Bossyboots: Well, my shaheb and I never eat in hotels like that, though the children sometimes like to visit such places. I mean (shuddering fastidiously), who knows what standards of hygiene they maintain?
Chela 3 (obviously clueless about the subtext being put forward here): But places like Nirob Hotel are so famous - I have never heard of anyone getting sick from eating out there!
Bossyboots (coldly): Well, some people will eat anything, you know! They have no sense of refinement. On the few occasions that I have been to those places - usually when out-of-town family members are visiting us, and insist on going - I refuse to eat anything but rice and lentils, because those have been boiled thoroughly. And I wouldn't touch the bhartas- I'm sure they mash them by hand. And who knows where their hands have been!
All three 'chela' ladies fall silent, looking rather depressed.
Bossy boots (relents slightly, noticing their utterly crestfallen expressions): Oh well, I suppose I might consider eating a piece of hilsa fish, since that doesn't require too much cleaning. And it's deep-fried anyway, so that probably kills any germs…
But the softening of her approach comes too late - the damage is done. Those who are inclined to eat at “common” food joints have been put in their place, and silence reigns. Until Bossyboots decides to hold forth on her next subject of expertise. She has, after all, so many. And this time it's about drug rehabilitation for other people's troubled teenagers. But that's a different story altogether!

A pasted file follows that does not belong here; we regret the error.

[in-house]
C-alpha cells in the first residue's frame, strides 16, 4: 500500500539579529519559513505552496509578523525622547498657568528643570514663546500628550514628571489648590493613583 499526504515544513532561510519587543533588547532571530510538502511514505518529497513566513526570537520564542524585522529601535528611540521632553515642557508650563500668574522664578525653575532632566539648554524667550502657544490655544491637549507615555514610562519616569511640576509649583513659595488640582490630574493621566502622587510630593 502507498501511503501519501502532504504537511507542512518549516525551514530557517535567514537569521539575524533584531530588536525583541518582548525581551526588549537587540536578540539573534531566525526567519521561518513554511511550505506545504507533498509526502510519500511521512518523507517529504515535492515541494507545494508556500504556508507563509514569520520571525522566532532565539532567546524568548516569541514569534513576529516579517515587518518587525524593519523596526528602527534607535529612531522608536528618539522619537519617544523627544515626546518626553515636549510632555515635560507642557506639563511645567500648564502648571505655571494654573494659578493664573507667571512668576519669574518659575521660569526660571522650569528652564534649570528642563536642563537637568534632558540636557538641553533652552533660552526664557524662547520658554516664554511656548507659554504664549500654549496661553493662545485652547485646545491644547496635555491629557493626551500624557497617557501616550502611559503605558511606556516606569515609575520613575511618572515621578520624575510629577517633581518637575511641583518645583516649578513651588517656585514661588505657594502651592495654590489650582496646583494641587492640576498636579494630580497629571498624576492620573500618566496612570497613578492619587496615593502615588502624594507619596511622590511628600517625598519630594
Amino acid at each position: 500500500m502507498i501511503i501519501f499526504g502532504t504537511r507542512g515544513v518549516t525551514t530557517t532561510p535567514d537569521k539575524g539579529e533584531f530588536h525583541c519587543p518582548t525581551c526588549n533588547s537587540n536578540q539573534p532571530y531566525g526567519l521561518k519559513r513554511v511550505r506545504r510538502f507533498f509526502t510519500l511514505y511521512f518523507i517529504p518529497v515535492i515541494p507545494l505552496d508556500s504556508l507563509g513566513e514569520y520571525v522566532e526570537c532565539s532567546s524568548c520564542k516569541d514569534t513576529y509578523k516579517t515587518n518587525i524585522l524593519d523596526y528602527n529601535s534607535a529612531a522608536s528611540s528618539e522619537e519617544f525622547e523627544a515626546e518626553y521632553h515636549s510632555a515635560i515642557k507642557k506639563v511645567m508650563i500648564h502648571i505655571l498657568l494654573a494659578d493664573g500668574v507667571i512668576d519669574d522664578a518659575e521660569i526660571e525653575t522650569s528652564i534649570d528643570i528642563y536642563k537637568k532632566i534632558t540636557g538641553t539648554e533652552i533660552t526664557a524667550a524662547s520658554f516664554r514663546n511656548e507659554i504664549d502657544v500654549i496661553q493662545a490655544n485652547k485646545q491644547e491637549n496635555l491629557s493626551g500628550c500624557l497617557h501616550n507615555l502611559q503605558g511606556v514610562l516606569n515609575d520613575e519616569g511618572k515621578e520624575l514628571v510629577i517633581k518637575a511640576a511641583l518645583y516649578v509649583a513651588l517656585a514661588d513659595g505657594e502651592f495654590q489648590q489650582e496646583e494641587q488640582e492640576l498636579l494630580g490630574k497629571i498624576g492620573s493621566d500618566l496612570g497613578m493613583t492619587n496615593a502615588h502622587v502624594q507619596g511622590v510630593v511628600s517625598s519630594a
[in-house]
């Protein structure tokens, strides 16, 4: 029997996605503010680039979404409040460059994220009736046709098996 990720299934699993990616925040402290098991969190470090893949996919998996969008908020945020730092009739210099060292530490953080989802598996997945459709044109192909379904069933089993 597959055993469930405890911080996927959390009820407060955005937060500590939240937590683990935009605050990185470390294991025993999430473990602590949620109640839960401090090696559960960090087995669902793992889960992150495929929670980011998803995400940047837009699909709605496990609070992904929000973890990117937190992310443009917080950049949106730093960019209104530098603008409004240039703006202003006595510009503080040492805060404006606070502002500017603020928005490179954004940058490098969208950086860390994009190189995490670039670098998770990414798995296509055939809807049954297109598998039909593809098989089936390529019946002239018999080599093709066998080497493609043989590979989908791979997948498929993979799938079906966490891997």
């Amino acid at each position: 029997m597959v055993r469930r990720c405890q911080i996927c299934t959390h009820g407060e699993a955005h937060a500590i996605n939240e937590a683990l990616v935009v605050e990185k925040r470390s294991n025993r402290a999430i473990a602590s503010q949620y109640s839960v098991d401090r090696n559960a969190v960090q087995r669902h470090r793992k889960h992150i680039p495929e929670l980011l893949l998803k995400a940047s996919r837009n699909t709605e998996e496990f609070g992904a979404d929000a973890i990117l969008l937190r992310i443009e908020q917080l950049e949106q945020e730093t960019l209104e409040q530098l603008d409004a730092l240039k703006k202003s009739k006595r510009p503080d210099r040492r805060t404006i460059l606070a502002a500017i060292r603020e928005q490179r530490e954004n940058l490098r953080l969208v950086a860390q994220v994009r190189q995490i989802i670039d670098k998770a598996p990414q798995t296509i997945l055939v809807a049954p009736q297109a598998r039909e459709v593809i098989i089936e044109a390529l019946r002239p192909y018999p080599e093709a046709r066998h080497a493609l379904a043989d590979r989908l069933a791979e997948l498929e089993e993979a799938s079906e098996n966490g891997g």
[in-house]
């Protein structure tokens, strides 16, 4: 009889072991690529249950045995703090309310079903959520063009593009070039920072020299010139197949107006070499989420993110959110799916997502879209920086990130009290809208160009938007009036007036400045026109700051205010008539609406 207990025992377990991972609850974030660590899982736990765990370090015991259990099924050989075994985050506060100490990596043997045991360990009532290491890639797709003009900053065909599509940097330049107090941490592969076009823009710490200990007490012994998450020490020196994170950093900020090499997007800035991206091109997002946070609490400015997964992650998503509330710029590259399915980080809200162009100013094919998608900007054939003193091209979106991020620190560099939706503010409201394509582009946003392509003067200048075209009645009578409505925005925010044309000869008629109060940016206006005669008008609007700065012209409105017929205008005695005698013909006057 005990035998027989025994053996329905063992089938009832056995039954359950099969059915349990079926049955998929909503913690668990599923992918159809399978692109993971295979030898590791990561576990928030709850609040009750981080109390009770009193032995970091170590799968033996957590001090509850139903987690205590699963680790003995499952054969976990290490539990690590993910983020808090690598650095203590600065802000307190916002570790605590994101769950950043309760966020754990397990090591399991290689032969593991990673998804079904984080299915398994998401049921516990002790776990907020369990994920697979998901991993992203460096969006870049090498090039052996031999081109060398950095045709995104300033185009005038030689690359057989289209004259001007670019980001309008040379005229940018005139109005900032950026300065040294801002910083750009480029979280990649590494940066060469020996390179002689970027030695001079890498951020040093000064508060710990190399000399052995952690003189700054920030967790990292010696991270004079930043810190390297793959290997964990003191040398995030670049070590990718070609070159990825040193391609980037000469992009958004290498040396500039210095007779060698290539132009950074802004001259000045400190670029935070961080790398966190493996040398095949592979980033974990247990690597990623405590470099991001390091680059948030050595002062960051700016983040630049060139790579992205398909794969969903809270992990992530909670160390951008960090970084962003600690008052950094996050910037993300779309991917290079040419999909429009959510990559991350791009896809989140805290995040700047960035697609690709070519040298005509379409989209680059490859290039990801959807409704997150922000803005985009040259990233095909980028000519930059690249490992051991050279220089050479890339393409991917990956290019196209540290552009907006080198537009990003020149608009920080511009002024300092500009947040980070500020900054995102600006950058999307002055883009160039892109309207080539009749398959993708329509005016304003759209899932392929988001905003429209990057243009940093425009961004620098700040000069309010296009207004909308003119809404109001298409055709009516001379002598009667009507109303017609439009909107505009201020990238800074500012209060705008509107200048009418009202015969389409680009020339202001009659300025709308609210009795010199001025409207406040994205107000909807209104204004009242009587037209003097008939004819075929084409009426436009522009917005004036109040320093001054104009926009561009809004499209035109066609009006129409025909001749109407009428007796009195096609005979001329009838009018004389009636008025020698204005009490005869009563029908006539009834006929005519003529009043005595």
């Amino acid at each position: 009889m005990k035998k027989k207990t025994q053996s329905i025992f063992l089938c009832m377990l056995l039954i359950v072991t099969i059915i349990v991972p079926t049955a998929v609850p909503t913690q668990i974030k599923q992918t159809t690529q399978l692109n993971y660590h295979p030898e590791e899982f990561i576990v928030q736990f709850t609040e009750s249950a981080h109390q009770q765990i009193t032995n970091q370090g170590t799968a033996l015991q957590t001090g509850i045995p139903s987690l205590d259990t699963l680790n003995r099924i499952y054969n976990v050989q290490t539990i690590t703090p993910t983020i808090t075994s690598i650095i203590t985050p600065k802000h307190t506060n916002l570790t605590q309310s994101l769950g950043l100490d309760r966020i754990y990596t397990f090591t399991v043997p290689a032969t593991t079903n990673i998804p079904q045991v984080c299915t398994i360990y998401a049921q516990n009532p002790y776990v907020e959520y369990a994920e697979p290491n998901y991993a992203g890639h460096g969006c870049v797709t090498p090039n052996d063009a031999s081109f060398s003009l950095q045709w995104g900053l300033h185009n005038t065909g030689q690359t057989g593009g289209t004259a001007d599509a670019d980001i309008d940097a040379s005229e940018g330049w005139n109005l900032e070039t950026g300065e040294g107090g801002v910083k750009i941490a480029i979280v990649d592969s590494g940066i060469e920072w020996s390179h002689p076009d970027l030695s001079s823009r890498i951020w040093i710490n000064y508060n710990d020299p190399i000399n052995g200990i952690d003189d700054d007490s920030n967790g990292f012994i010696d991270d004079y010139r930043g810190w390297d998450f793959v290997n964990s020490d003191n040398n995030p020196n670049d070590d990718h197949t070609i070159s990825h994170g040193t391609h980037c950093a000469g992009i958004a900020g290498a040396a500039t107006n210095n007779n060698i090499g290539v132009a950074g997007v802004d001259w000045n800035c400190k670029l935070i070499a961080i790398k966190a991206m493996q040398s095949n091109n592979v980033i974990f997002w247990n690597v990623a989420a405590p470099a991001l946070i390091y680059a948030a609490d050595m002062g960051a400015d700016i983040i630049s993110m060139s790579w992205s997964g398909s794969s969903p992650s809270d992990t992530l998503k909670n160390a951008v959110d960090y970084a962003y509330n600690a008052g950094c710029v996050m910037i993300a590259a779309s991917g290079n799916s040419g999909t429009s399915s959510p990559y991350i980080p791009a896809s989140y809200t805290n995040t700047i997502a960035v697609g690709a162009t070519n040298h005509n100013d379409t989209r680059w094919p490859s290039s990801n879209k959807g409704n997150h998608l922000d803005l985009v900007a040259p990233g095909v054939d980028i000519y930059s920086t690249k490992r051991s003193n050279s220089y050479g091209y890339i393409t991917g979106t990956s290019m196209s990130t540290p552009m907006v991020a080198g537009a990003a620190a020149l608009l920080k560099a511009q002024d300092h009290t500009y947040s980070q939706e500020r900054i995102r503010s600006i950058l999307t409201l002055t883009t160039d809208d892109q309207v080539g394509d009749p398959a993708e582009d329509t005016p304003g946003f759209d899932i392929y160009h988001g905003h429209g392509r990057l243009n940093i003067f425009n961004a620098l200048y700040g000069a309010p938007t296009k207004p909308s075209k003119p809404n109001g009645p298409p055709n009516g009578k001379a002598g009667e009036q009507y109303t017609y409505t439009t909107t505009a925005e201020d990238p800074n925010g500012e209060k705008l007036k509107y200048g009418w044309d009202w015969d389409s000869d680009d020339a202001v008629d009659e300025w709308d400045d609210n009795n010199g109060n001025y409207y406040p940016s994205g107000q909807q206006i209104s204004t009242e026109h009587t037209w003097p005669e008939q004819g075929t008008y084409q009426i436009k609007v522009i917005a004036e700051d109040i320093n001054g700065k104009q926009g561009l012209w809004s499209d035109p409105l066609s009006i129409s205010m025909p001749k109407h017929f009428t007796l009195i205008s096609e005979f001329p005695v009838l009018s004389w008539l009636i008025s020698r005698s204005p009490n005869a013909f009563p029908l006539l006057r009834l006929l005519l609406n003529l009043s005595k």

Of course, the inhabitants of Dhaka do have other sources of entertainment to draw on when they are out and about, as I was reminded during a recent conversation with twenty-something Khaleda, who manages to make me laugh on a regular basis despite the fact that her job as a massage therapist requires her to hit the non-existent pavements of Dhaka on a regular basis (which is, as most will agree, far from being a laughing matter).
Khaleda said, "I'm sick and tired of these men who keep "accidentally" bumping into you just because you're a girl. Today I saw one of them coming - a skinny nerd intent on effecting some kind of collision. I pushed back with my elbow so hard, that he staggered away. And he knew he'd been up to no good, so he didn't even try to protest!”
I told her how sorry I was that she had to go through this on a regular basis just to get to work, and she responded, very practically, "What can you do, Apa, when you live in a "hybrid" city like this?”
I was puzzled by her use of the term "hybrid city", so I asked her what she meant by using that phrase. She said, "I'm not sure exactly what hybrid means. I'm just using it in the most basic sense of the term. There are too many people in the city, the result of "hybrid". We are breeding at too high a rate! You know, like the hybrid seeds that give you bumper crops. We have a bumper crop of creeps wandering around in the streets!”
After talking to Khaleda that day, I've come to the conclusion that sometimes you can hear an unexpected use for a familiar word, and realise that it actually makes perfect sense. But that still leaves us with one question: where are all the aunties when you really need them - to come and deal with the creeps? Perhaps it's time for a revised job description: less talk/gossip, more action!